Falling oil prices have created a conundrum for Chesapeake (NYSE:CHK). The stock of the troubled upstream energy company has plummeted. Now, just ahead of CHK’s upcoming merger with WildHorse Resource (NYSE:WRD), CHK stock has become riskier Still, despite the risks of falling oil prices and the added costs of the merger, natural gas can still enable CHK stock to make a comeback.
Merger, Falling Oil Prices Make CHK Riskier
Chesapeake never recovered from the last oil collapse. After oil prices plunged a few years ago, the company found itself struggling to survive as its shares reached penny-stock status, with the market cap of CHK stock falling well below the company’s debt load.
Despite its large debt and troubled balance sheet, Chesapeake announced that it would buy WildHorse, an oil and natural gas exploration company. By acquiring WildHorse, CHK will increase its exposure to the lucrative Eagle Ford shale, and WildHorse’s recent earnings reports indicate that the deal will raise CHK’s profits.
However, the acquisition requires CHK to take on an additional $930 million of debt. adding to its already crushing leverage. Also, the owners of CHK stock will be significantly diluted by the transaction.
Additionally, the price of West Texas Intermediate crude has fallen from a high of almost $77 per barrel to just above $51 per barrel in less than two months, causing Chesapeake Energy stock to drop sharply. Chesapeake trades near the $3 per share level, its lowest level since the spring.
Don’t Forget About Natural Gas Exports
Although the decline of oil prices has become troubling, I still think a case can be made for buying CHK stock based on speculation. While the market appears focused on oil prices, we have also seen a substantial increase in natural gas prices. Natural gas traded below $3 per 1000 BTUs as recently as late September. Today, it trades near the $4.50 per 1000 BTUs range. Early cold spells in the United States, as well as forecasts for a colder-than-average winter, have caused the jump in the price of natural gas.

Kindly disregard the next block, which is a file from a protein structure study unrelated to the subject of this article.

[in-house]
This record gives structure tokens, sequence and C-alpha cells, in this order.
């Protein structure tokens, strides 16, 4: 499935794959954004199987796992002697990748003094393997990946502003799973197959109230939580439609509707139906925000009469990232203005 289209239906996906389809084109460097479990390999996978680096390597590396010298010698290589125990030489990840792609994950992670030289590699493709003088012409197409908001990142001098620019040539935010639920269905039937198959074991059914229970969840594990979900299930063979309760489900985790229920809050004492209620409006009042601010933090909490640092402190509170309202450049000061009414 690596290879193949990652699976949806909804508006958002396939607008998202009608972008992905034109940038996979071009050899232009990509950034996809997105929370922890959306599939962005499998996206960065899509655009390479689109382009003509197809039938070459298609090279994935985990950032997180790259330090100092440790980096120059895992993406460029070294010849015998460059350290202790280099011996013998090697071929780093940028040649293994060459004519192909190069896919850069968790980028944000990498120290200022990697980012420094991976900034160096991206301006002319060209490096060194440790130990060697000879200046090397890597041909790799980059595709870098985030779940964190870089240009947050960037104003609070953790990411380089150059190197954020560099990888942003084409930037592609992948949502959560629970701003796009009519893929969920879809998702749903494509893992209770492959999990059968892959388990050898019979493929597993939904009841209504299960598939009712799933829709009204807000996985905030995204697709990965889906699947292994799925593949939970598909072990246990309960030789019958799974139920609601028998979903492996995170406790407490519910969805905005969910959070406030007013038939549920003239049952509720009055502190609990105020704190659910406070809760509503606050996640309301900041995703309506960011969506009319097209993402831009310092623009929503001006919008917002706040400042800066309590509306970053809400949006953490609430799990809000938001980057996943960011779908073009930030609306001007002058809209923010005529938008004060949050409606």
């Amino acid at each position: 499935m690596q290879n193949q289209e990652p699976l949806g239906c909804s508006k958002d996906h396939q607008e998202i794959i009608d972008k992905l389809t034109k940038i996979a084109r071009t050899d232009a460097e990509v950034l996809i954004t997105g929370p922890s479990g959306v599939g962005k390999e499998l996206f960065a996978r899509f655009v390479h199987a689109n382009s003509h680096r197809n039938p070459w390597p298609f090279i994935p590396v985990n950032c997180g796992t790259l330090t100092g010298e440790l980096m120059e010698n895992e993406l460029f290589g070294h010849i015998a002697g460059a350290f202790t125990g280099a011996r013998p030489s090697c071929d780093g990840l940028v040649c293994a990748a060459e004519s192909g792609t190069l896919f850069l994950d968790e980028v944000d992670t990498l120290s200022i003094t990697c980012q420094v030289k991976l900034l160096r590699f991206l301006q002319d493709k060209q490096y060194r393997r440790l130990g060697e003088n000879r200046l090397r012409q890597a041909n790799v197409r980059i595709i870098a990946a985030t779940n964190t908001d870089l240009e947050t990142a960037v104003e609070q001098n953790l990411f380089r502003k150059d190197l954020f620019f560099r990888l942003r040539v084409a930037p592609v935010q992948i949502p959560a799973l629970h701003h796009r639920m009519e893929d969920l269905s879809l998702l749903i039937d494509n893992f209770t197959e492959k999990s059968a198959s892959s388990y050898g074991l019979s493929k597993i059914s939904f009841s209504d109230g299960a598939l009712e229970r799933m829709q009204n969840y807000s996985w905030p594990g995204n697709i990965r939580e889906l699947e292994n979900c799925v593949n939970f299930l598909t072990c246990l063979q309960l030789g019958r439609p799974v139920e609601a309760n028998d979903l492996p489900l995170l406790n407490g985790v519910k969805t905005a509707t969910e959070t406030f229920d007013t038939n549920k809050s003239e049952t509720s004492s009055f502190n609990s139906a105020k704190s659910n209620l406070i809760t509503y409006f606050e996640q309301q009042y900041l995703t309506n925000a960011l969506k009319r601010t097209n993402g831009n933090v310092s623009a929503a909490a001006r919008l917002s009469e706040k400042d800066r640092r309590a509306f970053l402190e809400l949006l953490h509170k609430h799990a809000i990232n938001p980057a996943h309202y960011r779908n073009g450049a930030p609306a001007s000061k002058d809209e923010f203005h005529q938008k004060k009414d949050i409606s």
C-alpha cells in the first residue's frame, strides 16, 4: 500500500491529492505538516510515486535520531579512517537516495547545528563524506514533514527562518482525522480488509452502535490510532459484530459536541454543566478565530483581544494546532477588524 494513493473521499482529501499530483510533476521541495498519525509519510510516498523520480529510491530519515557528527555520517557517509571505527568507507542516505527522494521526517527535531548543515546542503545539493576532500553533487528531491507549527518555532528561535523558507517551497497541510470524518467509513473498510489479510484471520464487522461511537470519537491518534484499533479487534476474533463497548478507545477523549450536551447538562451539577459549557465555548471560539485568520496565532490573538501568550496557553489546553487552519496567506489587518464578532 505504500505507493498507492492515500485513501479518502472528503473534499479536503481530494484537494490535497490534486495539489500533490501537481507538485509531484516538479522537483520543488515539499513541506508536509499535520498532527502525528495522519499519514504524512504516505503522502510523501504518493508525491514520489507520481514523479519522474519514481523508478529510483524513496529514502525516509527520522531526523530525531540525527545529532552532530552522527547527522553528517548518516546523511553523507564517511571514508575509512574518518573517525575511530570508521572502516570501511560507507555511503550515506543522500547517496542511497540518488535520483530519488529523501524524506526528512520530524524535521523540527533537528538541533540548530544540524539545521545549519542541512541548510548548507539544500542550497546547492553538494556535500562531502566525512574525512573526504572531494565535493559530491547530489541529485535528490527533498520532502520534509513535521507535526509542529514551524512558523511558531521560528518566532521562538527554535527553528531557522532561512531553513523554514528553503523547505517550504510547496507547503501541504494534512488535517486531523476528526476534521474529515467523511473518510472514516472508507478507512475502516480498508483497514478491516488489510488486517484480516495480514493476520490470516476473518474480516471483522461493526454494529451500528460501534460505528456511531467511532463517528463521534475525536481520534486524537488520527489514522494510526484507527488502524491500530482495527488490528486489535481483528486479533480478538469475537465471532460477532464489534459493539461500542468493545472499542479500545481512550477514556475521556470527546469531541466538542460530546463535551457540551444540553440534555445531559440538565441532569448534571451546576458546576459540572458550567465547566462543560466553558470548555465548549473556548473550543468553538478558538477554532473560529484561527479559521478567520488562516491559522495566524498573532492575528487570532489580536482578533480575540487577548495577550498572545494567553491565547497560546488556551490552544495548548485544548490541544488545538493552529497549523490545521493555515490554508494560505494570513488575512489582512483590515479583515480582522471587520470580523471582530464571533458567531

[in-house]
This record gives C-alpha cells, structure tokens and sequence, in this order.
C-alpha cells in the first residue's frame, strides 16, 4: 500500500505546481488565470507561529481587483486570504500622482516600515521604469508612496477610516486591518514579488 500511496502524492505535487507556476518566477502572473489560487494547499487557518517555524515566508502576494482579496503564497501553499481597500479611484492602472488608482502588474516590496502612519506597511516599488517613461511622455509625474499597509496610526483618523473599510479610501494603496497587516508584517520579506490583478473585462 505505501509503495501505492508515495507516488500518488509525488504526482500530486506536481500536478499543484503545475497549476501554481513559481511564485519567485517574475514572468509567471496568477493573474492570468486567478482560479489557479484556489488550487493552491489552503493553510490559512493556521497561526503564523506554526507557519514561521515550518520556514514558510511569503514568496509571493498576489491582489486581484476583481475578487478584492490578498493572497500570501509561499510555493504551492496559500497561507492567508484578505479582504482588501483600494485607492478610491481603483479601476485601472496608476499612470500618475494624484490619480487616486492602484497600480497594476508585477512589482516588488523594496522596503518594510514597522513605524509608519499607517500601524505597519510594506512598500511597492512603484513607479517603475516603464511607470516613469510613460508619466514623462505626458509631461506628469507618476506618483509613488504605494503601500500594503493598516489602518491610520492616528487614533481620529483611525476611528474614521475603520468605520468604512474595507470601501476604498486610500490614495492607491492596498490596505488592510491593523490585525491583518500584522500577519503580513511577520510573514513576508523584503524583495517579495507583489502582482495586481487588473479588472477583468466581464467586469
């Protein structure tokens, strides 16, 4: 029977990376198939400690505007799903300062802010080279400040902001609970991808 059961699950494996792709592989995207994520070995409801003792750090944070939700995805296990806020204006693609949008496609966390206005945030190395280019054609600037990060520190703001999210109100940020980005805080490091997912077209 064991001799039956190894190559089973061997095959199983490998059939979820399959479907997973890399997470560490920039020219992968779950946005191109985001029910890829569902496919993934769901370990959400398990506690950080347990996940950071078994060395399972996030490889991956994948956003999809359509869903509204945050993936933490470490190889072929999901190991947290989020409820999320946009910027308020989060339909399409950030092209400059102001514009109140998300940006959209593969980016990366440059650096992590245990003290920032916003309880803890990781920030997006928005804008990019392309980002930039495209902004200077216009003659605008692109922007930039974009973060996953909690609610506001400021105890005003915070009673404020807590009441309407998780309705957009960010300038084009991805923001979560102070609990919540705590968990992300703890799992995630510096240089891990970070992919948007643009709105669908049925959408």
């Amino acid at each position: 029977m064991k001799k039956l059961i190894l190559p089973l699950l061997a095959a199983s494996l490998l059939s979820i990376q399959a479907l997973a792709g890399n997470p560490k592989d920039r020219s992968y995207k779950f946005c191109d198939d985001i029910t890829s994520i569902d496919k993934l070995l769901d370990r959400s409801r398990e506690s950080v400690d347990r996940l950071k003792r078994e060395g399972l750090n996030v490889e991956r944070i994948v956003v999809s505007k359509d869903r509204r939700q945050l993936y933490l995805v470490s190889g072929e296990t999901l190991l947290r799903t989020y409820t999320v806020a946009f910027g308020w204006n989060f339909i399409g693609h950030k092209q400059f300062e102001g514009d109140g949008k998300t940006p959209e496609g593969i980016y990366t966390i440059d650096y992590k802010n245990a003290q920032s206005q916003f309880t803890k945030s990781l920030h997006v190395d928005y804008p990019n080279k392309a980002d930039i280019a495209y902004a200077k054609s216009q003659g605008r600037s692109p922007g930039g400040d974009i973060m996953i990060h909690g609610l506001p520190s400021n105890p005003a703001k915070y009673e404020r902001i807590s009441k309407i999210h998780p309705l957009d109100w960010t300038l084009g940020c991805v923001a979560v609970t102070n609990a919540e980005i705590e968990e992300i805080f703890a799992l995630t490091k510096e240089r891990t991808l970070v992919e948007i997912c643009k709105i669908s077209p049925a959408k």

Meanwhile, increases in natural gas prices overseas will empower the most likely positive catalyst of Chesapeake stock, liquefied natural gas (LNG) exports. Despite its troubles, Chesapeake produces more natural gas than any company except Exxon Mobil (NYSE:XOM). By exporting natural gas to Europe, CHK can benefit from the $8.80 per 1000 BTUs price of natural gas on that continent. And since in Japan, for instance, liquefied natural gas trades for about $11.30 per 1000 BTUs, Asian markets could be even more profitable.
The natural gas export sector has only begun to take shape in the U.S. Currently, Cheniere Energy (NYSEAMERICAN:LNG) and Dominion Energy (NYSE:D) each operate one of the two functioning export terminals in the country With a third terminal in Corpus Christi, Texas slated to begin exporting natural gas soon, and other terminals in development, exports should grow rapidly for years to come. If CHK can survive, I believe this growth will raise CHK stock to new highs over the next few years. Perhaps Chesapeake Energy stock will even exceed the record $31.49 price that it reached in the summer of 2014.
The Bottom Line on CHK
The case for buying CHK stock based on speculation remains strong, but falling oil prices and its purchase of WildHorse add to the risk posed by the shares. Lower oil prices and concerns about the merger have caused CHK to drop below $3 per share. Both factors remain threats to Chesapeake’s long-term viability.
However, investors should not forget the positive news on the natural gas front. A colder-than-average winter will bolster Chesapeake Energy stock in the near-term. Moreover, if it can sell increasing amounts of natural gas in Europe and Asia, its profits will rise, fueling massive stock price increases.
CHK stock is not for the faint of heart. However, for those who have excess cash and emotional fortitude, I think this equity is well worth a roll of the dice.
As of this writing, Will Healy did not hold a position in any of the aforementioned stocks. You can follow Will on Twitter at @HealyWriting.